During the Great Depression, shanty towns popped up first in New York then all over the country almost spontaneously:
“…the episode of the encampment at the foot of the Manhattan Bridge, demolished by the city on Aug. 17, recalls the ‘Hooverville’ of shacks housing more than a score of homeless people in the emptied Central Park Reservoir in 1931-1933.”
Almost the entirety of Central Park become a shantytown and for 10 years police, all over the country, tried evict these kinds of settlements. History does not have to be cyclical if we learn from it.
What happens to us now will depend on our collective memories and how far they stretch. Hooverville’s memes almost never make an appearance in today’s media. It is a part of our history they would rather not remember, but there are important parallels in this historical comparison that need to be taken into account.
In Washington D.C. today city inspectors condemned a structure that I can only compare to the skeleton of a starter home. As I write this a joint task force in conglomeration with the D.C. metro police are trying to remove occupiers from a structure that appears superior to any pictures I’ve seen of the Hooverville Occupation.
Police gave demonstrators a one-hour deadline to start dismantling the two-story plywood structure Sunday morning and then began moving in when that deadline passed. Police on horseback cordoned off the area, and officers removed protesters one-by-one before putting them in handcuffs and taking them into custody.
Hooverville played an important part in changing the callousness of the public mind and making parachute reforms for the common man. An economist I respect, a graduate of the London School of Economics, tells me that we are living in another depression. We just cannot feel it because of the parachutes already in place from the Great Depression era.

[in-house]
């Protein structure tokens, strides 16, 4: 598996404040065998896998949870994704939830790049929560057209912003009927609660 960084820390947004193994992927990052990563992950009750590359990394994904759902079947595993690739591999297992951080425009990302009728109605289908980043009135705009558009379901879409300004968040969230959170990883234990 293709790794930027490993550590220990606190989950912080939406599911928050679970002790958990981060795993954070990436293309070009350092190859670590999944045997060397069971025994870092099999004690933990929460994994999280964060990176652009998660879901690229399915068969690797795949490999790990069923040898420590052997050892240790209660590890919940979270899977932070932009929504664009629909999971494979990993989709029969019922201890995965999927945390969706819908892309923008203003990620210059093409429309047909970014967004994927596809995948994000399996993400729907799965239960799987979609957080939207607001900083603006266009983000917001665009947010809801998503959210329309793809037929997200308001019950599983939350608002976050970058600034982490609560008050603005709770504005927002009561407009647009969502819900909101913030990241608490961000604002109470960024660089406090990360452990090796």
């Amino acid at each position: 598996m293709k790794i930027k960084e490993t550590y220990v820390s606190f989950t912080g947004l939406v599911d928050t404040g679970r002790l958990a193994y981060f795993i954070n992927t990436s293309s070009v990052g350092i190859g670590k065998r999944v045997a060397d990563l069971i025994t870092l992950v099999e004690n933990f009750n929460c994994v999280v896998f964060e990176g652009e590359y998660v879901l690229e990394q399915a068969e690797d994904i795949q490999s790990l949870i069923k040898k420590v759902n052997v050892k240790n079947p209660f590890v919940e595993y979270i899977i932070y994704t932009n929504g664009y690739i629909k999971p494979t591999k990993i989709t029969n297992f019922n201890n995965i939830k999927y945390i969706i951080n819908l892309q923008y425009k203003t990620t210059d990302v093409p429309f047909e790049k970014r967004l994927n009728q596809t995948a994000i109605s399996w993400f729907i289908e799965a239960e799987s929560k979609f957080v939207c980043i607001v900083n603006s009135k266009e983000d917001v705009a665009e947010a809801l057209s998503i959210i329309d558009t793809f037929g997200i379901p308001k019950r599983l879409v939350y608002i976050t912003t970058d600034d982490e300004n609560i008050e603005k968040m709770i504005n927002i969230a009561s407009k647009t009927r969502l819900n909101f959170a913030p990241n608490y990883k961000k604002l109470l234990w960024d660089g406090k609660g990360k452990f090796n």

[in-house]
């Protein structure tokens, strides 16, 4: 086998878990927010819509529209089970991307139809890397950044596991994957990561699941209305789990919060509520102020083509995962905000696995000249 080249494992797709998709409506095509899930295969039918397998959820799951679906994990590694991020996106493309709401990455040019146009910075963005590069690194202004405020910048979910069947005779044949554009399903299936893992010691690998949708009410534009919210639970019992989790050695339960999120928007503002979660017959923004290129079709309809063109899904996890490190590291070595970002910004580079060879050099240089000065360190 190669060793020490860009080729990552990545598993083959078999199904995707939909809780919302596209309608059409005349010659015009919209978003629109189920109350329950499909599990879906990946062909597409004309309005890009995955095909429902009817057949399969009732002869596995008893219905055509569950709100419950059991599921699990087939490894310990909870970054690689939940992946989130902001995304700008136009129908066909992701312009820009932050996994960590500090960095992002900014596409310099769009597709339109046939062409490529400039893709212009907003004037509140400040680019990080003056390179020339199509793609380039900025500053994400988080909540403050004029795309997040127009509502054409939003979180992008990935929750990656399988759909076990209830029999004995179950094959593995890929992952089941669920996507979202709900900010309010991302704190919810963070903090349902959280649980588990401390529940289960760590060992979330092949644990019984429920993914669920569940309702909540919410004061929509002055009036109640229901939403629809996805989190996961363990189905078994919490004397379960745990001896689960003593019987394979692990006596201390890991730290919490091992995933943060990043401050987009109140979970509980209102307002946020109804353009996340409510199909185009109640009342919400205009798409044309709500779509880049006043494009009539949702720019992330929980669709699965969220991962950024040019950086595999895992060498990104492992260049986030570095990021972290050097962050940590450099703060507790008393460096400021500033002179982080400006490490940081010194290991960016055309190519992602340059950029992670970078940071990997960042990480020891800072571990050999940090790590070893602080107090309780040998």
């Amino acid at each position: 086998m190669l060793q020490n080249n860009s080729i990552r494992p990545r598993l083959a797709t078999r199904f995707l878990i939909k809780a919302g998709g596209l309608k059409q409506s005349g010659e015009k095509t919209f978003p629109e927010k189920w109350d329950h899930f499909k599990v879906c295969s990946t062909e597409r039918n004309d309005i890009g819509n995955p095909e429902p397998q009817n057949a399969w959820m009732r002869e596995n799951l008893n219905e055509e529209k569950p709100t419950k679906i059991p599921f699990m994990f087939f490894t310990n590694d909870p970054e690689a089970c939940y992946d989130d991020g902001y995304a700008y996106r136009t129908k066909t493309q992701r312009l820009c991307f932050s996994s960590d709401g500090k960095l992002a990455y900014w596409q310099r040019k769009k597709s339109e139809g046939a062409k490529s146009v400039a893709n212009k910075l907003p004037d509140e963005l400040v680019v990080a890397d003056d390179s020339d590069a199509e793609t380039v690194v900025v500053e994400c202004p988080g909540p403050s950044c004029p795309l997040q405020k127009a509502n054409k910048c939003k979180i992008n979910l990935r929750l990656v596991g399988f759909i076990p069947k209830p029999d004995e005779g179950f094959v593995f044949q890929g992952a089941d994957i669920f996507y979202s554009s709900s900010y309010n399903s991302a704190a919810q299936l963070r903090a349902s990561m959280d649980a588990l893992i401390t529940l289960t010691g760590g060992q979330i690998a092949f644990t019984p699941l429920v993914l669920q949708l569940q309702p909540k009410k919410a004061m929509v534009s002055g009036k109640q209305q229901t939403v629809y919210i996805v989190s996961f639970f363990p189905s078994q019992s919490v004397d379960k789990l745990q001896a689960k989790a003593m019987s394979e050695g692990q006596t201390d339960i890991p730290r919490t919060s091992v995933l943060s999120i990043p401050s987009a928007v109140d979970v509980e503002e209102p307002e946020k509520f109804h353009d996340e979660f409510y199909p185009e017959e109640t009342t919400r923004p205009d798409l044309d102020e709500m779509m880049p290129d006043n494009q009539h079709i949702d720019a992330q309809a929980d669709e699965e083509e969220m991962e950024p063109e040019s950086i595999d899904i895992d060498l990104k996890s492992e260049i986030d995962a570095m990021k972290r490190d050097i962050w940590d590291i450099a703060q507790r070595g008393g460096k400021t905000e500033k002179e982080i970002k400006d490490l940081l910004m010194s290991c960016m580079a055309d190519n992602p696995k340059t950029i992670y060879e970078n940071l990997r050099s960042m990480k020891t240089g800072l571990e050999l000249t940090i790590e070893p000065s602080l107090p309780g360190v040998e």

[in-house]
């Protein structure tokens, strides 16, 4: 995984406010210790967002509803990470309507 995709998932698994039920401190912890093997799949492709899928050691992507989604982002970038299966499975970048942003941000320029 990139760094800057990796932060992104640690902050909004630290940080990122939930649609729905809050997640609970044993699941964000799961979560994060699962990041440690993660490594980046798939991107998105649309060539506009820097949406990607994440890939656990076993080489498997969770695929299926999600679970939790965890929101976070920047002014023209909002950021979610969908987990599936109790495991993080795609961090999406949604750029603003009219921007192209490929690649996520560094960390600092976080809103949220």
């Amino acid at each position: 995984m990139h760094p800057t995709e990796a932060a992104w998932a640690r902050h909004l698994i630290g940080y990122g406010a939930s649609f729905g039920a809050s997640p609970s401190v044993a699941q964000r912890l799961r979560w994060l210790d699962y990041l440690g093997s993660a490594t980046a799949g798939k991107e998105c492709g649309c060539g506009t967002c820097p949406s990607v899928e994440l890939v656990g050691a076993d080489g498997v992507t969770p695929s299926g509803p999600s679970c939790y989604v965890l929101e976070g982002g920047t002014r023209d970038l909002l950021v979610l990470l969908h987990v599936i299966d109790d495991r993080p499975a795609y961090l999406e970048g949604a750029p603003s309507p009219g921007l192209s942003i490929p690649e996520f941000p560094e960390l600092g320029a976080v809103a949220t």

So what does this parallel bring to light about our present situation? Occupiers all over the country are being evicted and everyone seems to be missing the point. There is no space left to occupy because corporations have, through bad faith, swindled the masses out of the American Dream. The 99% are the proverbial native Americans in this metaphor. They were given entertaining trinkets in exchange for their birthright of space.
What does it say about our culture that these are not shantytowns but tent villages? What does it say about the occupants’ skill sets? During the Hooverville Occupations the disenfranchised artisans built solid encampments, while those without skills used cheap materials. Now we have tents. Not only is the knowledge of building shelter not readily available but the space where Hooverville-like encampments would have popped up are being kept as vacant parking lots over public interest.
“Like human pack rats, ordinary people were forced to carry, wheel and drag bits of lumber, tin, cardboard, tar paper, glass, composition roofing, canvas, and other materials to the sites of America’s new real estate boom. Some fortunate men were skilled in carpentry, and were capable of constructing fairly solid structures, while others less skilled scraped together packing boxes and other discarded items to provide shelter. Unemployed masons salvaged stone blocks and old bricks to create 20-foot tall shanties. However, more unfortunate men were reduced to sheltering themselves inside empty water mains.”
Comparably the Occupations that have popped up in response to The Great Crash have been cleaner and more organized than Hooverville ever could have been. Perhaps this is their failure, because the most powerful images that have come out of various occupations have been the violent indiscretions of the police. It is difficult to find power in memes of organization and civility.
The major arguments that are used against the various occupations are historical ones. Historically things are not as bad as they once were. The world is less violent than it was a hundred years ago. But perhaps that is because the violence has to be more discreet. Perhaps we have been conditioned to expect very little like the occupants of the Hooverville.
Many Occupations invited the homeless to live amongst them and shared their food. That is more than the powers-that-be are willing to do. Many of these homeless are simply down on their luck veterans. There have been many urban strategies to expunge the poor out of city limits rather than dealing with the problem of poverty. All of the New York mayors in the last three decades have engaged in this forced exodus of the poor through real estate deals and city ordinances.
Michael Muskal from the Los Angles Times has already made this point but my simple contribution is a question. What does the eviction of a transformative metaphor say about us? Hooverville changed the dialogue of American politics and made FDR president. The new deal was enacted by FDR but only in answer to the call of the desires of the public mind. Not everyone lived in squalor during the Great Depression but those who didn’t live in the shantytowns had to see them on a regular basis. They became ingrained in the public mind and that mind became thirsty for change.